Border bounty: fat June speckled trout

speckled trout

Spawning trout provide plenty of action on both sides of the Carolinas’ state line

The numbers of speckled trout around the border between North Carolina and South Carolina this month usually aren’t quite as high as they get during the fall. But many are big sows laden with eggs.

This is the peak of the speckled trout spawn, and many fishermen are careful to only admire the large trout before releasing them to continue their business. However, there are also smaller but legal sow specks and plenty of males to be invited home to a trout dinner.

“This is an excellent time to catch trout. Big and little trout are feeding strong, and one of their favorite foods is live shrimp,” said Tommy Rickman of Southport Angler Outfitters Guide Service (www.fishsouthport.com).

“One of the easiest ways to catch them is suspending live shrimp under a cork. I like the Betts Billy Bay Lowcountry Lightning floats because they let me quickly adjust the depth. I like to keep the bait suspended a little above the bottom, and this float makes that easy. It also has beads and I can click it as an attractor. On the business end, some fishermen prefer small treble hooks while others prefer ‘J’ or circle hooks and all produce.”

Speckled trout are on the feed in June along the coast of both Carolinas; the action around the states’ border is particularly hot. (Photo by Jerry Dilsaver)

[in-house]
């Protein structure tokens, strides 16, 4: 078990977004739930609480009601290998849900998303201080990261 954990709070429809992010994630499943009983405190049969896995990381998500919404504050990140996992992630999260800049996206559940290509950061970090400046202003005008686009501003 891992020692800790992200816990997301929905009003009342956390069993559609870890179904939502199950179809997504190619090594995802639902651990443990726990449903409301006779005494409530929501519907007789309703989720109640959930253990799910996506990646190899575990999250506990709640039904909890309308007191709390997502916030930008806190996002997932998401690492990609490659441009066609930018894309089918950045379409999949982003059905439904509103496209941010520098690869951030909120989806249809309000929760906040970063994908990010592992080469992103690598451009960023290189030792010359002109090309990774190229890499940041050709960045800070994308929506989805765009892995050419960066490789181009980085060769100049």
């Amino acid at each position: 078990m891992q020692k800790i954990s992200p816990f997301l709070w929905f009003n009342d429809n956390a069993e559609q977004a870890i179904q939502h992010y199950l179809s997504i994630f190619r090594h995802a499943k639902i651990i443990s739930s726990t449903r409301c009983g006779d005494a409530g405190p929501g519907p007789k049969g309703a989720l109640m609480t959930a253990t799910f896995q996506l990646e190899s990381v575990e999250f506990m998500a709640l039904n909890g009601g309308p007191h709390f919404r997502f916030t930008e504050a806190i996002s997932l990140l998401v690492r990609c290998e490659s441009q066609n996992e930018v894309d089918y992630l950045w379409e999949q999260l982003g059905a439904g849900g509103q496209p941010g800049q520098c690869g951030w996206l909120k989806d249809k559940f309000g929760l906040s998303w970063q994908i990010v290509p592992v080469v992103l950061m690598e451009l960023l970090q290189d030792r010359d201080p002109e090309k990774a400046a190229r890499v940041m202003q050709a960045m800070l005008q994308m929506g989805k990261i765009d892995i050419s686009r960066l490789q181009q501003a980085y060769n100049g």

Rickman said fishing live shrimp under a float is a favorite technique from the creeks behind Bald Head Island to the shell points in Dunn Sound, especially along the Little River Inlet jetties. It is also popular with pier fishermen, who present squirming shrimp from the planks of the many ocean piers between Oak Island and Myrtle Beach.

Speckled trout love shrimp

The bottom line is, trout like to snack on live shrimp, and this is the most foolproof way to do it. There is no question of a strike — when the cork goes under, pause a second and set the hook.

Another popular way to catch specks is walking the dog with topwater lures. This technique requires a little practice to score consistently, but it is very popular. Attentive fishermen often see the trout sweeping up behind their lure to attack.

Seeing the trout strike can be nerve-wracking for novice fishermen, and it may keep their hookup ratio low. Once they learn to wait until they feel the weight of the fish to set the hook, their hookup ratio improves greatly. This is exciting fishing, but is typically limited to a few hours in the early morning and occasionally again in the late afternoon.

June is a good month to catch specks, and some will be large. They are spawning in the backwaters of both Carolinas, plus in the nearshore ocean — typically just beyond casting distance. Topwater lures will produce well in the backwaters, and live shrimp get their attention everywhere. A morning of fun “pullage” can also provide a speckled trout dinner.

JOIN THE CLUB, get unlimited access for $2.99/month

Become the most informed Sportsman you know, with a membership to the Carolina Sportsman Magazine and CarolinaSportsman.com.

Jerry Dilsaver
About Jerry Dilsaver 1185 Articles
Jerry Dilsaver of Oak Island, N.C., a full-time freelance writer, is a columnist for Carolina Sportsman. He is a former SKA National Champion and USAA Angler of the Year.

1 Comment

  1. Love the Carolina Sportsman on line magazine, the videos and stories are both entertaining and informative. I look forward to making my annual trip to S.C. in October and I usually take some notes on the different fishing techniques that I read about. Big thanks by KY Mike and I really look forward to coming down this fall. God bless and tight lines…

Leave a Reply